Internet sensation turned MMA fighter, Kimbo Slice, is quickly becoming one of MMA's top draws for all the wrong reasons. Slice, aka Kevin Ferguson, carved out his path to fame by participating in numerous backyard brawls and scraps where he routinely beat up ex-cons, nefarious thugs, and other sordid characters. Slice's "promoters" in the early days were a cast of porn producers and pseudo hip-hop record entrepreneurs. This was the perfect combination for YouTube success.
Who hasn't searched "fights" on YouTube? FlyMaster definetely falls in that category, and in fact that is how Kimbo Slice first appeared on the FlyMaster's radar. Slice's fights, while entertaining on a violent level, were disturbing on another level. Slice would usually enter some ghetto neighborhood like a new age slave gladiator with his posse of pimp handlers and then he would get into combat with another despondent character, either another large black guy or trailer trash white guy or a stereotypical Latino gangster. The entire production wreaked of racism and stereotypes. The telling signs were the comments that users would post. Users played to the lowest common denominator factor. Bigoted speech, overt racism, and rampant ignorance were on full display. However, along with the ignorance and violence came page views and millions of users watching the videos. This led to Slice's catapult from the 'hood to the mainstream world of MMA.
EliteXC, an up and coming MMA company, saw the inherent value the Slice possessed. MMA's youthful fan base were aware of Slice because of the YouTube videos and EliteXC was quick to bring the fans from YouTube to PPV events featuring Slice. There was no attempt to market Slice as a technically sound fighter or as the future of the sport. Instead, Kimbo Slice was marketed just as he was by his former handlers. He was and is the baddest, most thugged-out, go for broke, ghetto superhero, and therein lies the problem.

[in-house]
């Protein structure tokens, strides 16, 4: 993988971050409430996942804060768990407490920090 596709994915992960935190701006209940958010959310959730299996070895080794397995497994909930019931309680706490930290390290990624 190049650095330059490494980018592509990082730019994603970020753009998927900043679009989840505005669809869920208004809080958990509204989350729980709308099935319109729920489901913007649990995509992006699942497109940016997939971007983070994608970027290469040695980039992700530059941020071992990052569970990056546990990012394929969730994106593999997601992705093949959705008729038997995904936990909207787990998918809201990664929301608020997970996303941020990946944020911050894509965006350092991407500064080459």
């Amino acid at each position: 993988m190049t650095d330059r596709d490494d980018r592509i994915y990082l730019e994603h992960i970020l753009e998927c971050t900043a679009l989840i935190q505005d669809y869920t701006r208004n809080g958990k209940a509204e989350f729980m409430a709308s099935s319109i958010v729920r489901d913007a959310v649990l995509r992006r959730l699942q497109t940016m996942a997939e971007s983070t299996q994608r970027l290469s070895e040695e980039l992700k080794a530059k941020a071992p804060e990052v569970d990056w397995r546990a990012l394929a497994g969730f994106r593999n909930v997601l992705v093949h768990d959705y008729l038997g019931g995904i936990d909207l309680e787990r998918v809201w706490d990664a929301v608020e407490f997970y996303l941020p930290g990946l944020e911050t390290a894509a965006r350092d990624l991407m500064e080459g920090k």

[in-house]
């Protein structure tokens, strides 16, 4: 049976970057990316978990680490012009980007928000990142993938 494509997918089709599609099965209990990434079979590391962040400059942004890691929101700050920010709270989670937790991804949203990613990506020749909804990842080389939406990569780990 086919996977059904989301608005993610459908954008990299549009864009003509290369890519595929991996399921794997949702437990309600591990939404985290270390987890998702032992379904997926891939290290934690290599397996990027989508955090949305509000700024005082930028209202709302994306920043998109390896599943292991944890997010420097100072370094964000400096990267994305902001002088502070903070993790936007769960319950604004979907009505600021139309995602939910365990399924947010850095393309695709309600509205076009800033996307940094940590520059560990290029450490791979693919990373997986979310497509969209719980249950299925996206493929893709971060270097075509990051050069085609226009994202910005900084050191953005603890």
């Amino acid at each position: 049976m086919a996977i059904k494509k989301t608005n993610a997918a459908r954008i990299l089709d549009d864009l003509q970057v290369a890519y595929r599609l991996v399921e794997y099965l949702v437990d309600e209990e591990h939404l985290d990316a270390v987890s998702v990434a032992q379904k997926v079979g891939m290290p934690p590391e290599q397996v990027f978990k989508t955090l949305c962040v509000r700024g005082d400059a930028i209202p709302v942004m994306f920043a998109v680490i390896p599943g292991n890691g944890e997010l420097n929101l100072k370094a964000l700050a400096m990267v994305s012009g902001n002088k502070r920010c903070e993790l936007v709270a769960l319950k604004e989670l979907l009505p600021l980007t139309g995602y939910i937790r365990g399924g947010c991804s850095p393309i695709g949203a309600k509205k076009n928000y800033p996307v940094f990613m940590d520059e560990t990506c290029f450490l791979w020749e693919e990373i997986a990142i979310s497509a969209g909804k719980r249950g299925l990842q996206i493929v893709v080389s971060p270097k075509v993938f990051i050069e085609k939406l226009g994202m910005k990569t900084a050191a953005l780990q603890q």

Slice represents the same imagery that was once used to depict Jack Johnson and Joe Louis as "black gorillas" who were bred to fight. Kimbo Slice quickly became the new face of negritude, a face that long needed to be erased from our social vocabulary and knowledge base. Even the name "Kimbo" hearkens back to the horrible imagery of "Sambo and Quimbo," the two brutish slaves who worked for the master in "Uncle Tom's Cabin." In Harriet Beecher Stowe's novel, Sambo and Quimbo used their physical prowess and inherent violent nature to inflict punishment on the other slaves on the plantation. Similarly, Kimbo Slice, is revered for his simpleton barbaric ways. He is feared by both his handlers and by his opponents, but he is respected by neither. Combine the vision of Kimbo drinking a 40oz then beating up a fellow victim of the ghetto with the image of Kimbo being paraded to a cage to fight on PPV and the message is clear. There is no difference. Both instances are mirrors of each other.
MMA in general has played to the base nature of its fans. Violence draws eyes to the page and to the screen and MMA has prided itself on being "extreme" and "hardcore." When most fighters were white the underlying racial tones were not evident, but when Slice, and to some point Quentin "Rampage" Jackson, entered the scene the images of the brutish Negro could not be disguised. While our society has become more racially tolerant as a whole we cannot afford to backslide into some antiquated thoughts about race even if the backsliding is not intented or malaciously done. In the effort to generate more greenbacks MMA has unfortunately taken the path of equating Kimbo Slice with a Silverback (gorilla), and that is taking everyone back several steps.
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